In 1970s, NASA Got $13.5M to Store Space Rocks

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What the National Aeronautics and Space Administration needed in the mid-1970s was more space to store its space rocks.

That’s what NASA said when it requested $2.8 million — $13.5 million in 2021 dollars — to build an addition to the existing Lunar Receiving Laboratory at the Johnson Space Center to house 100 pounds of moon rocks.

It’s also what earned it a Golden Fleece award in 1976 from Sen. William Proxmire, a Democrat from Wisconsin who gave awards for wasteful and nonsensical spending.

“The fiscal irony of NASA’a request is that it is not needed,” Proxmire said in his award announcement. “In 1971, after spending $8.7 million to house the moon rocks, NASA curator Dr. Michael Duke indicated that the existing building would be ‘the permanent facility for storage, handling and doing detailed studies of the rocks.’”

American taxpayers had already shelled out almost $15 billion then for the Lunar Exploration program and were being asked to pay another $2.8 million to build an addition to what Proxmire saw as “a perfectly adequate $8.7 million concrete structure to house a wheelbarrow full of moon rocks.”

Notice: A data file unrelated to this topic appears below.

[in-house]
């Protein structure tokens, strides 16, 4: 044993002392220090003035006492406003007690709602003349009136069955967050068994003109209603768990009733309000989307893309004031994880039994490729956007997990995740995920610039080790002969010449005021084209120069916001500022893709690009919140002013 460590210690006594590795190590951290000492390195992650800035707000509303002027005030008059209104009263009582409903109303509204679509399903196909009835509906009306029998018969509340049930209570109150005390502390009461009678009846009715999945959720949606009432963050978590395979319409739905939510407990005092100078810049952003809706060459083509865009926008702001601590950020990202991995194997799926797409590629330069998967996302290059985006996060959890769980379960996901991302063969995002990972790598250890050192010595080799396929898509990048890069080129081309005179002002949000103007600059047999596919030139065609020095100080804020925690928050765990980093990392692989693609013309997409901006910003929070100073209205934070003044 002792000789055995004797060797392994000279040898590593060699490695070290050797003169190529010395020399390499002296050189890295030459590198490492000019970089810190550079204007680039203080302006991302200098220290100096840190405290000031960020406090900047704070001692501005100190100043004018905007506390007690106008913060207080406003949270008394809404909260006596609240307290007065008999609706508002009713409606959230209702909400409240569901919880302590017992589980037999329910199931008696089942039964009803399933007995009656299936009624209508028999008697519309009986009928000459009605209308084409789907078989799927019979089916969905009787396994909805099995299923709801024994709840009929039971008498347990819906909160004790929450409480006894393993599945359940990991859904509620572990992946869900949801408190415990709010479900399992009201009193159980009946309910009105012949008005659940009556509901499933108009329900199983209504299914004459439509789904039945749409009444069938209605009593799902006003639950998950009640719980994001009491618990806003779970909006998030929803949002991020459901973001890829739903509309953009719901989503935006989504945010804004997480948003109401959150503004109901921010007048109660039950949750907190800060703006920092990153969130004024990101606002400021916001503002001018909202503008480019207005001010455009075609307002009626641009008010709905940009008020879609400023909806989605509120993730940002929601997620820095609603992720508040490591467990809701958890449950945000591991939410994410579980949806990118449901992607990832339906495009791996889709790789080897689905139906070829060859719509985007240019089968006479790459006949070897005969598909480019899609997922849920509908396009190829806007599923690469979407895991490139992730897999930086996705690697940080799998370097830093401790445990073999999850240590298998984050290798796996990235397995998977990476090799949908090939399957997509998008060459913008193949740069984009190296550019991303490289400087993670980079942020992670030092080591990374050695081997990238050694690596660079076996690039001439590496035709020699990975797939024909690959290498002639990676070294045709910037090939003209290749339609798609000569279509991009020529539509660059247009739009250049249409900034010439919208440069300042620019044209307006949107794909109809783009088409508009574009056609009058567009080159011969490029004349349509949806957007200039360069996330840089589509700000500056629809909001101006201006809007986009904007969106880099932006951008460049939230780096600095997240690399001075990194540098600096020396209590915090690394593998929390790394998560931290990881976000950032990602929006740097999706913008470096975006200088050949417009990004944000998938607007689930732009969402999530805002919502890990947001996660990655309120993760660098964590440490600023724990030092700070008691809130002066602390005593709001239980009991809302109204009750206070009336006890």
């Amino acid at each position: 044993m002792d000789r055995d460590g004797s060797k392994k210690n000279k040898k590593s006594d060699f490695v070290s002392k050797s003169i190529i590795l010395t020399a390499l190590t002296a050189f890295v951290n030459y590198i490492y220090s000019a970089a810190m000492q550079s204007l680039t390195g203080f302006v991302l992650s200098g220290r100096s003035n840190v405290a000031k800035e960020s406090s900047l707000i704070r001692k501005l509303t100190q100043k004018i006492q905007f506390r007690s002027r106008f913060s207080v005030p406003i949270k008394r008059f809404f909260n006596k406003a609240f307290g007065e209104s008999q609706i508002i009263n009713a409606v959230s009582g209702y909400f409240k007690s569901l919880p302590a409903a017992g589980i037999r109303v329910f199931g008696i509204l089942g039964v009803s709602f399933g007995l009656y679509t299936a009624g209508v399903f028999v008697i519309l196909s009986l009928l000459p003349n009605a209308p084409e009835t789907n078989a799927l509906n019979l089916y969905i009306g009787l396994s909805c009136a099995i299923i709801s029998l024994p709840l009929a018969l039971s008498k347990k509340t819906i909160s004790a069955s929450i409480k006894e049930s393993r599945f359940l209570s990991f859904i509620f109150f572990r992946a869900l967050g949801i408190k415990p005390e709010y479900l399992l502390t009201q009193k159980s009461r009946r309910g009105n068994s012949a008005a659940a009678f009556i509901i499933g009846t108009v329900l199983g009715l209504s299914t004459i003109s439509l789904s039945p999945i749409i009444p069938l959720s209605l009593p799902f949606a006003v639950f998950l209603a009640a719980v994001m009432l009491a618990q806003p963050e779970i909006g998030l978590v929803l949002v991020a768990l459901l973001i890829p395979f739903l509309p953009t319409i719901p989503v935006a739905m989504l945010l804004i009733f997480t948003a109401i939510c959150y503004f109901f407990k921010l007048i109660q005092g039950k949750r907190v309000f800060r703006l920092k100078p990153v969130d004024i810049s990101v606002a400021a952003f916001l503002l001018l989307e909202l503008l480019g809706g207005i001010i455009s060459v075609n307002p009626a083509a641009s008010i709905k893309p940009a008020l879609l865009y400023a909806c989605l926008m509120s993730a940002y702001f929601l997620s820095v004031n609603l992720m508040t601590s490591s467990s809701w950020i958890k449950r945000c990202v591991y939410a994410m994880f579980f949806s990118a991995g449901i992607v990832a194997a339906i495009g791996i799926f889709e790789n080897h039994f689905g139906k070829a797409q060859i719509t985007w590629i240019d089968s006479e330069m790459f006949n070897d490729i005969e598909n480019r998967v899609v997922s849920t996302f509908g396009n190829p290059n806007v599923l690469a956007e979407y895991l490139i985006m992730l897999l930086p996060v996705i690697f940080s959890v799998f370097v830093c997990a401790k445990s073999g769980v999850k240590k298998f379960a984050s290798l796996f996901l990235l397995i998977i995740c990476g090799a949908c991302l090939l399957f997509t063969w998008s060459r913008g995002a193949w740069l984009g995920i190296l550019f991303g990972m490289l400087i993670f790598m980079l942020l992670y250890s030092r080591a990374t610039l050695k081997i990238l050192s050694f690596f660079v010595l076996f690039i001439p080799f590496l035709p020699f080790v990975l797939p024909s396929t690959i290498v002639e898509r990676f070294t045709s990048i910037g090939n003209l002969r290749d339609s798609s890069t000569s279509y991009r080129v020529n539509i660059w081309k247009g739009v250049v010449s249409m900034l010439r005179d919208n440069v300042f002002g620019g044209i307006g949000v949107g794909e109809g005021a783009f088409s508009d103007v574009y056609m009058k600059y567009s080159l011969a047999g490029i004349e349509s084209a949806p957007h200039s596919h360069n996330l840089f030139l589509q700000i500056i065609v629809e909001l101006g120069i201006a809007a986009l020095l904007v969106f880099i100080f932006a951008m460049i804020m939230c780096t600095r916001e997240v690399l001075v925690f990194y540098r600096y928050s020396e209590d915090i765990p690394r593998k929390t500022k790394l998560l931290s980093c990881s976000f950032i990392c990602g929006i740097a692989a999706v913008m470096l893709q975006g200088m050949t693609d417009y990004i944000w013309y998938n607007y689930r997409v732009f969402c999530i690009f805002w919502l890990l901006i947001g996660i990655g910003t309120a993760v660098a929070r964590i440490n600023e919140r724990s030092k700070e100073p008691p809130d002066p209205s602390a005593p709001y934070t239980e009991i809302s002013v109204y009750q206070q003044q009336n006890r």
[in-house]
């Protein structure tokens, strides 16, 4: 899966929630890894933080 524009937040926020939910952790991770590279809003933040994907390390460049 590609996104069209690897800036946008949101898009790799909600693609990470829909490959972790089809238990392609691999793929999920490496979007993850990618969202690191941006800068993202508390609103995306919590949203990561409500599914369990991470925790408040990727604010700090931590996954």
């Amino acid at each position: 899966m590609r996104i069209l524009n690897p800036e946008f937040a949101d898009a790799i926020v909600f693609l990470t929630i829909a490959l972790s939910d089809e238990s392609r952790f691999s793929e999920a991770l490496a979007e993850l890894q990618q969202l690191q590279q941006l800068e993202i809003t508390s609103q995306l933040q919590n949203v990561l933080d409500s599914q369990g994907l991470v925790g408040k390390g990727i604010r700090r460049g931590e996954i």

NASA argued then that the new addition was needed “to ensure that the lunar samples are adequately protected against natural and man-made hazards for the foreseeable future.”

But the existing facility operated successfully since 1971 to support an active lunar sample research program with several hundred scientists, Proxmire argued.

“It’s still unclear what ‘hazards’ NASA has in mind,” Proxmire said. “The present building is a massive concrete structure. Most observers grant that almost nothing short of a bomb blast or massive earthquake could penetrate the maze of concrete buildings that make up the mammoth Johnson Space Center in Houston.”

The #WasteOfTheDay is presented by the forensic auditors at

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